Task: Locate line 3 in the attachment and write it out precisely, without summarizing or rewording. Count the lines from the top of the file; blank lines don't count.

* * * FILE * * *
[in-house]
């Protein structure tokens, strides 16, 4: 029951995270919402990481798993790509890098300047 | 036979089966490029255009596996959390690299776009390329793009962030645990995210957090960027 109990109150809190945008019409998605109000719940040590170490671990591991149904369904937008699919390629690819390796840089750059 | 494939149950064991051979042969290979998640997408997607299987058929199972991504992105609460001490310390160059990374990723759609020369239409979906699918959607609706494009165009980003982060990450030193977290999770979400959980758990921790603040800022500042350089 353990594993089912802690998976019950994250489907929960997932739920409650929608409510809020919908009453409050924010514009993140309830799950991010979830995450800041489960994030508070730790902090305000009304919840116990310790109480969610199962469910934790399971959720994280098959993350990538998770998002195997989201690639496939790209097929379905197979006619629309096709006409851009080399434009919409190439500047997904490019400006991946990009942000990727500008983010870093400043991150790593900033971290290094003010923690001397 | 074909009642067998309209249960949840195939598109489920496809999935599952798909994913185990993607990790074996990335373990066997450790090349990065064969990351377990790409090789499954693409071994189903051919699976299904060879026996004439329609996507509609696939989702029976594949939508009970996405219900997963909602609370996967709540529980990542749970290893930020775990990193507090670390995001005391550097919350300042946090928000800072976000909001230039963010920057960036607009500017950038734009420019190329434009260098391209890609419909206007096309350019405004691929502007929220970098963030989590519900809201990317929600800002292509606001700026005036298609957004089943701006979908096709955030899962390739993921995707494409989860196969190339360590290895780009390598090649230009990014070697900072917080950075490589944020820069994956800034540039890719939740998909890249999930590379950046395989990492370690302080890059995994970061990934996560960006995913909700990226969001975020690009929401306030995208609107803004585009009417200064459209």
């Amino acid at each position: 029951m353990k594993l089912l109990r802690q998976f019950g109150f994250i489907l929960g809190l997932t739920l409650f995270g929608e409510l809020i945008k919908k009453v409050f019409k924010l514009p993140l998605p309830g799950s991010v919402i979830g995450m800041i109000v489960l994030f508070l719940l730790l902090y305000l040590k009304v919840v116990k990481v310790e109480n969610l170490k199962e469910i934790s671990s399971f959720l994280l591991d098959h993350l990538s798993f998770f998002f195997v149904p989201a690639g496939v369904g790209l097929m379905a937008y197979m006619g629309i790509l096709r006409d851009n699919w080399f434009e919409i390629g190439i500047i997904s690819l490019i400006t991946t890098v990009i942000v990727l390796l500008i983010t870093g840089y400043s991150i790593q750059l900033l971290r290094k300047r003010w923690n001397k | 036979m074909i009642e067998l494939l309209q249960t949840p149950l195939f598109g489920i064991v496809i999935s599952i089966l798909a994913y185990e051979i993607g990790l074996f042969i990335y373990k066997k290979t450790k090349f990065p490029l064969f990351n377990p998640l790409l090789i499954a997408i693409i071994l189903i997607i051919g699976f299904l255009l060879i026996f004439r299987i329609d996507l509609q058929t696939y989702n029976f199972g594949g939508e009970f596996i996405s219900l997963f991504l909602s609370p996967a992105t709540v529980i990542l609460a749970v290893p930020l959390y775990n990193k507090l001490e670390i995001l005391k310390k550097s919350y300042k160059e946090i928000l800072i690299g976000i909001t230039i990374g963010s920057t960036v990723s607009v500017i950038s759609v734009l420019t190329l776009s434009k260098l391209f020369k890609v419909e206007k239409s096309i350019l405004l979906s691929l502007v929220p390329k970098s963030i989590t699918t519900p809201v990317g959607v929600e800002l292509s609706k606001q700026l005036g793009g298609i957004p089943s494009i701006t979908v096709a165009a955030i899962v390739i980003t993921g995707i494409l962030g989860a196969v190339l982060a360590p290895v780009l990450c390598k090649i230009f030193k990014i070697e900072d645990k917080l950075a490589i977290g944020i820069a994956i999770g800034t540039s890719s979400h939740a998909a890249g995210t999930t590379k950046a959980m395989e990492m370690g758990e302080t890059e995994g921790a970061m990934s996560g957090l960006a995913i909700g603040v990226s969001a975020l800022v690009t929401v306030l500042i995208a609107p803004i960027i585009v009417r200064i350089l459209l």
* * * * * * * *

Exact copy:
């Amino acid at each position: 029951m353990k594993l089912l109990r802690q998976f019950g109150f994250i489907l929960g809190l997932t739920l409650f995270g929608e409510l809020i945008k919908k009453v409050f019409k924010l514009p993140l998605p309830g799950s991010v919402i979830g995450m800041i109000v489960l994030f508070l719940l730790l902090y305000l040590k009304v919840v116990k990481v310790e109480n969610l170490k199962e469910i934790s671990s399971f959720l994280l591991d098959h993350l990538s798993f998770f998002f195997v149904p989201a690639g496939v369904g790209l097929m379905a937008y197979m006619g629309i790509l096709r006409d851009n699919w080399f434009e919409i390629g190439i500047i997904s690819l490019i400006t991946t890098v990009i942000v990727l390796l500008i983010t870093g840089y400043s991150i790593q750059l900033l971290r290094k300047r003010w923690n001397k | 036979m074909i009642e067998l494939l309209q249960t949840p149950l195939f598109g489920i064991v496809i999935s599952i089966l798909a994913y185990e051979i993607g990790l074996f042969i990335y373990k066997k290979t450790k090349f990065p490029l064969f990351n377990p998640l790409l090789i499954a997408i693409i071994l189903i997607i051919g699976f299904l255009l060879i026996f004439r299987i329609d996507l509609q058929t696939y989702n029976f199972g594949g939508e009970f596996i996405s219900l997963f991504l909602s609370p996967a992105t709540v529980i990542l609460a749970v290893p930020l959390y775990n990193k507090l001490e670390i995001l005391k310390k550097s919350y300042k160059e946090i928000l800072i690299g976000i909001t230039i990374g963010s920057t960036v990723s607009v500017i950038s759609v734009l420019t190329l776009s434009k260098l391209f020369k890609v419909e206007k239409s096309i350019l405004l979906s691929l502007v929220p390329k970098s963030i989590t699918t519900p809201v990317g959607v929600e800002l292509s609706k606001q700026l005036g793009g298609i957004p089943s494009i701006t979908v096709a165009a955030i899962v390739i980003t993921g995707i494409l962030g989860a196969v190339l982060a360590p290895v780009l990450c390598k090649i230009f030193k990014i070697e900072d645990k917080l950075a490589i977290g944020i820069a994956i999770g800034t540039s890719s979400h939740a998909a890249g995210t999930t590379k950046a959980m395989e990492m370690g758990e302080t890059e995994g921790a970061m990934s996560g957090l960006a995913i909700g603040v990226s969001a975020l800022v690009t929401v306030l500042i995208a609107p803004i960027i585009v009417r200064i350089l459209l």